Havent observed much either! My last outing was to the Winterfest at Kelling last November, which wasn’t good. Strong winds forced me to quite early. I did manage to upgrade my friend Gain’s dobsonian drive to the production standard of ScopeDog. He has a fine 24” that is very stable, but with that came heavy and stiff to move. So I replaced the PTFE pads with ball bearings and added the encoders and stepper drive I had developed for my own 18”.

ScopeDog provides full tracking and goto control with a built-in wifi link to any pc, tablet or smartphone. The drive is now available as a DIY kit and installation advice is now available for almost any large Dobsonian. More details here.

Farewell Brian

Over the last few years I became good friends with Brian Johnson. Very sadly he passed away this week.

He had been hooked on practical astronomy late in his life and I was more than happy to help him a little as he built and commissioned a superb observatory, The Ironpan Observatory.

He was a supeb craftsman, and had a nice little workshop with mill and lathe where he produced extrememly high quality pieces. He played a vital part in the restoration of the Rev Ellison telescope. Without his ability to expertly rework the metal tube and make some replacement parts I dont think the restoration would have been possible.

He loved photography too, and combined his interests into astrophotography. Despite the severe light pollution at his home, he took some fantastic images. I have taken the liberty of reproducing one here - The Rosette Nebula, which he was rightly proud of and was one of his favourites.

All those who new Brian will miss a man who felt he couldnt do enough to help others. I have great memories of our time together and will miss him greatly too. My sincerest sympathies to his family.

2015 Winter Star Party

This year’s WSP was a mixed bag. There were a three great nights, but they were really cold! The Florida Keys arent supposed to be 42F (5C)! One night we had the biggest and loudest thunderstorm I have ever known - quite an experience in a tent!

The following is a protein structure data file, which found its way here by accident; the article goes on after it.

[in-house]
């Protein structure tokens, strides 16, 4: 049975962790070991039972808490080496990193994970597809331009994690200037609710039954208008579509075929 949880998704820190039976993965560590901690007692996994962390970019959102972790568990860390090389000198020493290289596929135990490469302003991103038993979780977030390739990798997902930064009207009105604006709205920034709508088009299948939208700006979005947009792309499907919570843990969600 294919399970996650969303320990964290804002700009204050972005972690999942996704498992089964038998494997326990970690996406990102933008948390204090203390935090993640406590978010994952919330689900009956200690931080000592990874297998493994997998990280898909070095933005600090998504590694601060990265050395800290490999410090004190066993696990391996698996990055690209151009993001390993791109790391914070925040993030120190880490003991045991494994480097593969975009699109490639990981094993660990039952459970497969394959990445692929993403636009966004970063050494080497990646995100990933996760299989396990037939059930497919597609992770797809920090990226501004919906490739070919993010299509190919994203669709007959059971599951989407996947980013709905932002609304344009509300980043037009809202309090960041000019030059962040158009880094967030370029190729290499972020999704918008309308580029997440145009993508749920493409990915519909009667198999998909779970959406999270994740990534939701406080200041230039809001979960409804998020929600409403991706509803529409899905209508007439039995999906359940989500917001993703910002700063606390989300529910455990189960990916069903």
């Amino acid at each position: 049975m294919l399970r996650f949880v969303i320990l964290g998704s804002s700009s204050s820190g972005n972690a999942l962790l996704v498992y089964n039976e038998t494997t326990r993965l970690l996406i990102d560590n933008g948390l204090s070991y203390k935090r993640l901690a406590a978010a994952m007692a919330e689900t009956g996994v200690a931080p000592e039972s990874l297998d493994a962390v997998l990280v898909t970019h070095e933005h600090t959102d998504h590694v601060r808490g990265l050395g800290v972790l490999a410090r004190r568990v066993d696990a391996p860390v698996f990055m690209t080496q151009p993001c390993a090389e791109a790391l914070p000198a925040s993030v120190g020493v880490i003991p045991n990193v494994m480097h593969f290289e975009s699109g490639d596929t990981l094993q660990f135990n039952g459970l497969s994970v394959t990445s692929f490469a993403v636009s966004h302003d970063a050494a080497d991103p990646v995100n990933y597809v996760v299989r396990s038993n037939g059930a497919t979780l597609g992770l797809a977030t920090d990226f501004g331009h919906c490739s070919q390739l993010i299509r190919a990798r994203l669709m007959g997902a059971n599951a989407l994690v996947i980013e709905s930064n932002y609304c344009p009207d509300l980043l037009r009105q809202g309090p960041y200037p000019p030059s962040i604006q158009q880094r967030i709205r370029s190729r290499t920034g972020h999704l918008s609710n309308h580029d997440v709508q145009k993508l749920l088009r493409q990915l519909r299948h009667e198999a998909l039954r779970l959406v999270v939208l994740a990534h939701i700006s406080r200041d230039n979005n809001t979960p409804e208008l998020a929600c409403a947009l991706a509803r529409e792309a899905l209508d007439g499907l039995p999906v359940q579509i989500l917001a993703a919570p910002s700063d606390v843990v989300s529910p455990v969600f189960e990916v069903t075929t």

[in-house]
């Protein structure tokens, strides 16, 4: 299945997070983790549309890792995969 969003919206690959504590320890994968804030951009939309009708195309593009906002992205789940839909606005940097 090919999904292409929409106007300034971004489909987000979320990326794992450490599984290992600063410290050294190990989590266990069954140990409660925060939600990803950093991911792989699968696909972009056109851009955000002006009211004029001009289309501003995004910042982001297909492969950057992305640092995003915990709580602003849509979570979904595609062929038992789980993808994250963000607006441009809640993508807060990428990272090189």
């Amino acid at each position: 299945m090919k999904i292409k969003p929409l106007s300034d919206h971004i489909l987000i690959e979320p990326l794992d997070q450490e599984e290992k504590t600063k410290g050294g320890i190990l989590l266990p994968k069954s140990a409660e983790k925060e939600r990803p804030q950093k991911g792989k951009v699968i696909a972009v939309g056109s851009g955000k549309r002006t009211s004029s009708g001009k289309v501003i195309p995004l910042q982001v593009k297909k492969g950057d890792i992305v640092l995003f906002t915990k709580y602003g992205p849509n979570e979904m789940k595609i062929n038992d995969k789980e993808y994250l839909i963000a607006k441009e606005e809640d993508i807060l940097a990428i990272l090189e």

I had persuaded my wife to join me this year, along with a crowd from the Texas Star Party. Although I had been careful not to promise warm weather - it had been expected and they were all a bit disappointed.

Here’s a shot of the sun going down behind a palm tree. Note the guy in the foreground (Craig) wearing a warm jacket and hat!

Jan & I started the trip with stays in Key West, and ended on Ocean Drive, Miami Beach. Both places can behighly recommended for sightseeing and fun.

Not long to the Texas Star Party, lets hope the weather is better there!

Kelling Star Party Success

I went up to Kelling a full week before the main weekend and was rewarded by two very good nights and a couple of average ones.

The new scope worked very well overall. Optically it was a dream and I had great fun just looking at all those faint objects at the limit of what can be expected at this aperture. The tracking was also spot on, maintaining objects in the centre  of the field of view for more than 30 minutes. GoTo’s stil have some bugs, needing sometimes 2 or 3 iterations to get to the target. This is probably down to the stepper motors being slightly under driven on the fast slew rate. Not a big problem as the Nexus maintained a very accurate fix on scope position, and so it just needed another hit or two on the SkySafari GoTo button to complete the goto, usually putting the object very near the centre of the field of view.

I had to use my Mac to drive the scope, as the RaspberryPI had a problem calculating Local Siderial Time. Craig is working on this!

Time for some Raspberry Pi

At last it was time to add the Raspberry PI to the system. There was just enough space in the servo box for the rPI, plus a “level converter” needed to provide a serial port to talk to the Nexus DSC.

I have arranged it so that the Phidget drive system is controlled by a USB lead that loops out of the box. I can plug it back into the rPI for local control, or plug it into my Mac Book Air via an extension lead.

18” Dobsonian Drive Finished

I finished the last bits of integrating the Raspberry Pi into the system today. I had to build a little 12V to 5V converter to power the rPI and this is now mounted on the inside of the lid. The GPS antenna is also on top of the lid, fixed down with some velcro. 

After powering up the system, I log into the rPI from my MacBook Air using an ethernet cable and run the scope control programme from the rPI command line. Once it is up and running I can unplug the cable to prevent “cord wrap” problems. I’m going to see if a wifi dongle can be used instead of the cable, but I suspect it will interfere with the Nexus wifi. The rPI has its own separate power switch so I can reboot it if necessary without resetting  the Nexus and Phidgets.

All I need now is some clear nights at Kelling Heath in a couple of weeks!

© AstroKeith 2020